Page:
Women + Poetry

Sunday, November 14, 2010

The Seasons Cemented by Amanda Ackerman


The Seasons Cemented
by Amanda Ackerman

Amanda Ackerman lives in Los Angeles where she writes and teaches. She is co-editor of the press eohippus labs. She is a member of UNFO (The Unauthorized Narrative Freedom Organization) and writes as part of SAM OR SAMANTHA YAMS. Her collaborative book Sin is to Celebration has been recently released from House Press. Her work has also been published or is forthcoming in in flim forum: A Sing Economy, String of Small Machines, The Physical Poets, WOMB, Moonlit, Source Material: A Journal of Appropriated Text, and Area Sneaks.

Read a poem from this collection here: http://www.wombpoetry.com/skeins/ackerman.html

Monday, August 16, 2010

Still Here!

Hello! Just a note to say that WOMB is still here! I've had a lot going on, so I've had to take a break from the journal, but I'm hoping to publish a new issue this winter! xo M

Monday, January 18, 2010

Trinh T. Minh-ha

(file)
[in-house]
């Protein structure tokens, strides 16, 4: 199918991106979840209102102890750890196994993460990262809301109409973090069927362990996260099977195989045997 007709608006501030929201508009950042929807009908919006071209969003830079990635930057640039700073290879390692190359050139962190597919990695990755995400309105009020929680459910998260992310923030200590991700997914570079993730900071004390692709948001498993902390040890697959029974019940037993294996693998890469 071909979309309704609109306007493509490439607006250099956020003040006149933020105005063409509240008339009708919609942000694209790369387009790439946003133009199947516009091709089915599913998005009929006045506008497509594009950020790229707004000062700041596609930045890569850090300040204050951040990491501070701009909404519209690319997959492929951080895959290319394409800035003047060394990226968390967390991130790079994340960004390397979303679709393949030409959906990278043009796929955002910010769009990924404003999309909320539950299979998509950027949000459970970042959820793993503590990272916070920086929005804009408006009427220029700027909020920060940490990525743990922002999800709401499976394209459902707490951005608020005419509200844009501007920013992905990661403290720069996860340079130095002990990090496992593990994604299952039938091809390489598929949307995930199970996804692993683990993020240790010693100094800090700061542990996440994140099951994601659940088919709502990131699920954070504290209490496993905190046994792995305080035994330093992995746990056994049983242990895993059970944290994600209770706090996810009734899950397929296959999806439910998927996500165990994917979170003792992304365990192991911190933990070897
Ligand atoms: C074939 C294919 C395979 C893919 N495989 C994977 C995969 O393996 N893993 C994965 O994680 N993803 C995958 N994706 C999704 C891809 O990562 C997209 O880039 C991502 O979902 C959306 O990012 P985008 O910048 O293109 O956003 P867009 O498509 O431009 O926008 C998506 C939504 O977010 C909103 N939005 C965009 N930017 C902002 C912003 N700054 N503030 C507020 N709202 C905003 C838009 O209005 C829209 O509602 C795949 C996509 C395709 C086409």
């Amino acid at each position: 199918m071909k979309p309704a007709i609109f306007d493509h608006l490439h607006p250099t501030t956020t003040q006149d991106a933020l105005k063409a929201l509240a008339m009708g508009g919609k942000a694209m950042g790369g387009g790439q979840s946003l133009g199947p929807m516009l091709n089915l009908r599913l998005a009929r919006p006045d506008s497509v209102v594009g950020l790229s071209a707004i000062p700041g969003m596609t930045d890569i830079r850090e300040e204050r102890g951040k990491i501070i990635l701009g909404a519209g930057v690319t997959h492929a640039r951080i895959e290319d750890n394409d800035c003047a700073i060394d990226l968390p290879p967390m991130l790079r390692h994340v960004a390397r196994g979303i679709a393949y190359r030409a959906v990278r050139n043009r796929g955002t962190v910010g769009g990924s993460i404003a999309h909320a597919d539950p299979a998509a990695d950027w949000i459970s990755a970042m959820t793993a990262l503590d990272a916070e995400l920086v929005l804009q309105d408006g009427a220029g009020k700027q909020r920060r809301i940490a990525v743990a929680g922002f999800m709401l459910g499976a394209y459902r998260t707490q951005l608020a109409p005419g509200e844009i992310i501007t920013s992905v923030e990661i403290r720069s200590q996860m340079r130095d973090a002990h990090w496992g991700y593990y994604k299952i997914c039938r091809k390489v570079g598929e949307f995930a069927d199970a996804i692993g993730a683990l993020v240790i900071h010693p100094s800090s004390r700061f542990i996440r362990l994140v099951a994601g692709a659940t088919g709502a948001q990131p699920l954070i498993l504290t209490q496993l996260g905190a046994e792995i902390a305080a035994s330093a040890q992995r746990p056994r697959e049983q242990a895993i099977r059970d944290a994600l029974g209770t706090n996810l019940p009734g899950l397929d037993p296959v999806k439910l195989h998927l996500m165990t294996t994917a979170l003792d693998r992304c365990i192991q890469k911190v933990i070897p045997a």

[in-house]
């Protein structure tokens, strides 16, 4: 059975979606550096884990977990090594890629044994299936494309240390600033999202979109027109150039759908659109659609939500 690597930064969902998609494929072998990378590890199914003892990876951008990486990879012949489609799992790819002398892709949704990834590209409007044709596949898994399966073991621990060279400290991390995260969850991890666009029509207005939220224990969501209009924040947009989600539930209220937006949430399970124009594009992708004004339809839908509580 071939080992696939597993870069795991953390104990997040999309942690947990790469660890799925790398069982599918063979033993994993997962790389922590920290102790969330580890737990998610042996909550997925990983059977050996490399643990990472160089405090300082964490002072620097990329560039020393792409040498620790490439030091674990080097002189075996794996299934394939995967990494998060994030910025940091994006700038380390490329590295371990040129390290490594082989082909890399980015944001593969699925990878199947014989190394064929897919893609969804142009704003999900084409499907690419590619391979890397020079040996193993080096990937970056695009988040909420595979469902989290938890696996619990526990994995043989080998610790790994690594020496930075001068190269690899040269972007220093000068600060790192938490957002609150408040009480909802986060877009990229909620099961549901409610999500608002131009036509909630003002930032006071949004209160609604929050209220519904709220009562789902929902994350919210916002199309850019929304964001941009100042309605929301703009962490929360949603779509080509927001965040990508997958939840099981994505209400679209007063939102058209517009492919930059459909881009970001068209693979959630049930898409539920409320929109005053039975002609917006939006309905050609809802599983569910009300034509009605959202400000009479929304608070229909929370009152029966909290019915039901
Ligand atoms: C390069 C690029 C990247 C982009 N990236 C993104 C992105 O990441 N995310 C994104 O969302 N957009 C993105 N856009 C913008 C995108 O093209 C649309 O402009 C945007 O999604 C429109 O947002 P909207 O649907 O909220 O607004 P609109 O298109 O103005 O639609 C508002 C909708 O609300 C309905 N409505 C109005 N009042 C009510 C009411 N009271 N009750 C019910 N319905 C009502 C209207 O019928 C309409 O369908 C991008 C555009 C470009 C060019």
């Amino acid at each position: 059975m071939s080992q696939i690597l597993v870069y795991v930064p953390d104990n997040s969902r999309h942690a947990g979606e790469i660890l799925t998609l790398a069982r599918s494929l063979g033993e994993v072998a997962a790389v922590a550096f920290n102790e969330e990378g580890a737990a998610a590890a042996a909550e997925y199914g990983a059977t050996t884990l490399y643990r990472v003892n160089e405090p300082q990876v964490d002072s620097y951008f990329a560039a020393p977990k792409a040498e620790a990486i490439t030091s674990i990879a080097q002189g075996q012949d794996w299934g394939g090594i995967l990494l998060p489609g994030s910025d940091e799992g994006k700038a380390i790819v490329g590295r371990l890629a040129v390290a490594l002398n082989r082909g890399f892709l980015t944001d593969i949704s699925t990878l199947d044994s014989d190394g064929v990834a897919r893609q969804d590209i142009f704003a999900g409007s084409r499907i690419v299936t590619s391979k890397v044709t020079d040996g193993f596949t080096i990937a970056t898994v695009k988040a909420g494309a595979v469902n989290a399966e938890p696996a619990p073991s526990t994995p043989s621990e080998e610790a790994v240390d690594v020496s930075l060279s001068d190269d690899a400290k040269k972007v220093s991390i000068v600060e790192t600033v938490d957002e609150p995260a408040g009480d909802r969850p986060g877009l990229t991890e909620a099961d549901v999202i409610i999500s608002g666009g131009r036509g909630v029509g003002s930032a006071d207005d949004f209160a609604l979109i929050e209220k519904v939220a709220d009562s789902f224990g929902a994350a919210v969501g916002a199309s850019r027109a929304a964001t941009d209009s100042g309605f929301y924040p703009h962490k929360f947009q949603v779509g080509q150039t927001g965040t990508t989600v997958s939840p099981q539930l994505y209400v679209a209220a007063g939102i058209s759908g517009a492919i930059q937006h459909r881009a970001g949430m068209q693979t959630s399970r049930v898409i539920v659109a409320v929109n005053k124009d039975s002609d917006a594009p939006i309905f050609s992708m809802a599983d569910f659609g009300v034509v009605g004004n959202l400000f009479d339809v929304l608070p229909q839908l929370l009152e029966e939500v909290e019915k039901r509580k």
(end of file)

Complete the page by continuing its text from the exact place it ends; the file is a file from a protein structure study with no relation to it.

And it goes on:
Women use "womb" to re-appropriate it and re-unite (or re-differ) themselves, their bodies, their places of production. This may simply mean beating the master at his own game. But it may also mean asserting difference on differences. In the first case, the question is chiefly that of erecting inverted images and defying prohibitions. ...In the second case -- that of asserting difference on differences -- the question of writing (as a) woman is brought a step further. ... Motherhood as lived be women often has little to do with motherhood as experienced by men. The mother cannot be reduced to the mother-hen, the wet-nurse, the year-round cook, the family maid, or the clutching, fear-inspiring matron. ...Laying claim to the specificity of women's sexuality and the rights pertaining to it is a step we have to go through in order to make ourselves heard; in ordier to beat the master at his own game. But reducing everything to the order of sex does not, obviously, allow us to depart from a discourse directed within the apparatuses of sexuality. Writing does not translate bisexuality. It (does not express language but) fares across it.